Just when you are about to give up on the American people’s ability to make sound financial decisions they surprise you. Conventional wisdom suggests when you win the lottery three times in a 12-month period you buy a car, a house, and a boat. That was what the economists thought would happen when they recommended three rounds of stimulus as a financial shot in the arm of the American consumer.
According to a recent article from Forbes in June of 2021, written by Zack Friedman “Here’s How American Spent Their Stimulus Checks” the recipients did something unexpected:
With each new influx of cash the recipients spent less, saved more and paid down debt. This is a nightmare for fiscal policy makers and reminds me of what happened in Japan after their real estate crash in the 1980s. Their whole nation became savers.
Not surprisingly, the average monthly savings rate for every month since March of 2020, has increased dramatically and the cumulative “excess” savings now stands at more than $2.5 trillion according to “The Daily Shot” and “S&P Global Market Intelligence”:
Stimulus checks don’t stimulate anything other than financial peace of mind and a good night’s sleep unless it has a “use it or lose it” conditionality. One of the reasons central banks all over the world are now considering their own digital currencies is digital accounts could evaporate if the stimulus is not spent by a certain date.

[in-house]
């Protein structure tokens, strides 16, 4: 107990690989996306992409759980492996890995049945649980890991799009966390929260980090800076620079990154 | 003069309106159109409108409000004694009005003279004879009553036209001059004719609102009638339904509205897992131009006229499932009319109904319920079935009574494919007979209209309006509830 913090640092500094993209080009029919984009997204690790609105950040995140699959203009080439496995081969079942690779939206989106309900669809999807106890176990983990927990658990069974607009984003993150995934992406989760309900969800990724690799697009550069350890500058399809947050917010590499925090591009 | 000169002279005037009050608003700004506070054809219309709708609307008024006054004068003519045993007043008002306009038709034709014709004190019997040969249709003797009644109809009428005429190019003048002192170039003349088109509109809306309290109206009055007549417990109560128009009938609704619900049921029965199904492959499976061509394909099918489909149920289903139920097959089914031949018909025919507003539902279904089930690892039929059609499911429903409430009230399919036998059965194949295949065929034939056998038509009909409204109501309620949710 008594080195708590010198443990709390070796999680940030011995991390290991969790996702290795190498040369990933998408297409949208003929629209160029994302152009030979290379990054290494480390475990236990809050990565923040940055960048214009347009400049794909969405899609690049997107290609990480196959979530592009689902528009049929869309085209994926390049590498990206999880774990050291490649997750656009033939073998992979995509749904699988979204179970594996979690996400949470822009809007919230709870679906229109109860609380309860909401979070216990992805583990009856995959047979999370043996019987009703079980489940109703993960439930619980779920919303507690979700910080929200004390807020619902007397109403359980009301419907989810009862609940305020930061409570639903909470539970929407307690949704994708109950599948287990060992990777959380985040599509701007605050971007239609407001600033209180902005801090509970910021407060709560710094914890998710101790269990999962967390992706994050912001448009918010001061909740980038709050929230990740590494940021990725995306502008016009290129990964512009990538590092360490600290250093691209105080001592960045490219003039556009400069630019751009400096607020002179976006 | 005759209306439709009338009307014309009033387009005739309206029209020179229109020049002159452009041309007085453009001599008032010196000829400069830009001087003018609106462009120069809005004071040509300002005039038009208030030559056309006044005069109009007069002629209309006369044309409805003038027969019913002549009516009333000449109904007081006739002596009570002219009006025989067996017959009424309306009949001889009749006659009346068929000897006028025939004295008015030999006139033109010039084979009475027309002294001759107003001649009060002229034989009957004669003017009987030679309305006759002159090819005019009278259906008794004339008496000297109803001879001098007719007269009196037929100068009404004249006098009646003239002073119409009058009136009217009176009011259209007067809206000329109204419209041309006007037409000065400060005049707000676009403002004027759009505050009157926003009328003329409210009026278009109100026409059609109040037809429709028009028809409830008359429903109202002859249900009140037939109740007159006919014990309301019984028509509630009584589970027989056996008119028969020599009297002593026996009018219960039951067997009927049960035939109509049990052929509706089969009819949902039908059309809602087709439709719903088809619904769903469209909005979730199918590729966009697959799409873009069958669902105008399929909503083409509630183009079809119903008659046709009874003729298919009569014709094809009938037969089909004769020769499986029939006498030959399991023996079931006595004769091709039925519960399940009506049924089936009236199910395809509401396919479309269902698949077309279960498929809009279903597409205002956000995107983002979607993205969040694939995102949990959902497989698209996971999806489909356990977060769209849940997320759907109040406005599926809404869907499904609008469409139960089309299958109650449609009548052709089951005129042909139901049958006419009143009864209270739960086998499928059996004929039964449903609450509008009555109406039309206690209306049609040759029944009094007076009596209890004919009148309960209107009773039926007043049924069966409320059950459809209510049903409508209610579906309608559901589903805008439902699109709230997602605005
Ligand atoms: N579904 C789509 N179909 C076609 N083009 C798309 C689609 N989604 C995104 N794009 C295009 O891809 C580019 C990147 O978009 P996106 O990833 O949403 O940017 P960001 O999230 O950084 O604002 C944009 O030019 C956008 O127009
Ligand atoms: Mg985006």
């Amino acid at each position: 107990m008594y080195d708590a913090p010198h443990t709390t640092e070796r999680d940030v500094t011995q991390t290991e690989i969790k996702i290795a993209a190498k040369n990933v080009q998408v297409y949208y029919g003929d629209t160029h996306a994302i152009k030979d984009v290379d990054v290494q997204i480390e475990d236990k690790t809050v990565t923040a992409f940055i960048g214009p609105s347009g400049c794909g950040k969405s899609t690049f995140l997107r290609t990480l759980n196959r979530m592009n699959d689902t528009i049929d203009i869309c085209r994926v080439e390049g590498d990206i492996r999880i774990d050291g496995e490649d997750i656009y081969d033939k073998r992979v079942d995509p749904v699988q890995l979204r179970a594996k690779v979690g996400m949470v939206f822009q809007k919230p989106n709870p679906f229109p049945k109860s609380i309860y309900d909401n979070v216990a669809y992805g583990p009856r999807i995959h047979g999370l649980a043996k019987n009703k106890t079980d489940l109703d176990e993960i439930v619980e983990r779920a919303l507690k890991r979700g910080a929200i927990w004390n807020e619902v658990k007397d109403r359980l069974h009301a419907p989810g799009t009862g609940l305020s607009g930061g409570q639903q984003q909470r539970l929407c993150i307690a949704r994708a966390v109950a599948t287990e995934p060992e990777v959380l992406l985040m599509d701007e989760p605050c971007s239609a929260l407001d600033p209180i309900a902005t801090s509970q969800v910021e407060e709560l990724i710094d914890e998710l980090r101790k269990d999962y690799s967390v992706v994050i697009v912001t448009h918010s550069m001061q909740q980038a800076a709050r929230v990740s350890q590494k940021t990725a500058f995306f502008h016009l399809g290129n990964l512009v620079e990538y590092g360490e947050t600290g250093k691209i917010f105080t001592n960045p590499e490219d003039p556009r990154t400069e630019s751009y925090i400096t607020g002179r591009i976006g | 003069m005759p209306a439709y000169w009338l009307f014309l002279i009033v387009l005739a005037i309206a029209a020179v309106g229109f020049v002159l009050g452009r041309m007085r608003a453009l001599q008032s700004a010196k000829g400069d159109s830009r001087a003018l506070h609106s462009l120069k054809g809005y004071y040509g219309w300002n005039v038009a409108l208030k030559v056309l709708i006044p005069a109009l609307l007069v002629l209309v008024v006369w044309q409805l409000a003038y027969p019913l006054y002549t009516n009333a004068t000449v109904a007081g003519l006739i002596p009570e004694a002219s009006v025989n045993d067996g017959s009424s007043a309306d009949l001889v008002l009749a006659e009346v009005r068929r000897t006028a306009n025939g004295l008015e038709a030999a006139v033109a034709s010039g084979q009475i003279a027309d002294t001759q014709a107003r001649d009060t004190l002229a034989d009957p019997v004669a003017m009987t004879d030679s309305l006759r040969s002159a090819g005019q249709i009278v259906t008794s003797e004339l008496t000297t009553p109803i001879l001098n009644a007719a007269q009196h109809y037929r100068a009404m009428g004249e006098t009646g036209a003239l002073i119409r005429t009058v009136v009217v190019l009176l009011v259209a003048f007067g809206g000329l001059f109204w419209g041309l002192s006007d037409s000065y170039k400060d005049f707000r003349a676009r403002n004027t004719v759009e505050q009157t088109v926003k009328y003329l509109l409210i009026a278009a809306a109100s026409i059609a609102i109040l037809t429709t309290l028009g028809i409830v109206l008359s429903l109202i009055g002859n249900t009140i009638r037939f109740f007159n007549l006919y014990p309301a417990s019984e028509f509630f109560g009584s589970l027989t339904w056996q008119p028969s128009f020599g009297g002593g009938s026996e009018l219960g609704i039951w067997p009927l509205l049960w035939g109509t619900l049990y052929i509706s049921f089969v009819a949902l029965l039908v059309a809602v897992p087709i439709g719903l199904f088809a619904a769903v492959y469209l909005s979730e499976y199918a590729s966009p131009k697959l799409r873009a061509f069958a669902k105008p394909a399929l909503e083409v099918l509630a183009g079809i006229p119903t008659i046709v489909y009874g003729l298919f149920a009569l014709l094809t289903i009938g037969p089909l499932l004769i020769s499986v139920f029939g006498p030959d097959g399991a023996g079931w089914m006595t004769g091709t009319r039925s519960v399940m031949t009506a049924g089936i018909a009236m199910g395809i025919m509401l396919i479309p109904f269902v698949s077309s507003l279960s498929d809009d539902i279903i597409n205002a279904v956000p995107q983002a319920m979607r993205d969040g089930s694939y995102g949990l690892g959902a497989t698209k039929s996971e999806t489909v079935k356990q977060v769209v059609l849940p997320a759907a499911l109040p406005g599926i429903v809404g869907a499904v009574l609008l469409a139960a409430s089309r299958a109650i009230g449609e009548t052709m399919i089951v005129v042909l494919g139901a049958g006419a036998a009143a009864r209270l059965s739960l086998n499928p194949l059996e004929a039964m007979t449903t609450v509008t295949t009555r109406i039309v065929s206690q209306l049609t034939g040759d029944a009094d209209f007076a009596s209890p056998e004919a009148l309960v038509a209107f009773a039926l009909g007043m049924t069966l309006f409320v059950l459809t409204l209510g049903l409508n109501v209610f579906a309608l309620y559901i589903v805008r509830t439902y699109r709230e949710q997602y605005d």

What policy makers had hoped for when they allocated more than $850 billion of stimulus was an irresponsible, financially illiterate group of recipients. Not surprisingly, the economists were out of touch with the strong survival instincts of the electorate.
If you want a barometer reading on the U.S. consumer’s outlook, I would say the barometric pressure is falling below 29.00, and the consumer is predicting rain turning stormy. Rainy day mentalities lead to rainy day savings.
The above commentary is for informational purposes only. Not intended as legal or investment advice or a recommendation of any particular security or strategy. Information prepared from third-party sources is believed to be reliable though its accuracy is not guaranteed. Opinions expressed in this commentary reflect subjective judgments based on conditions at the time of writing and are subject to change without notice.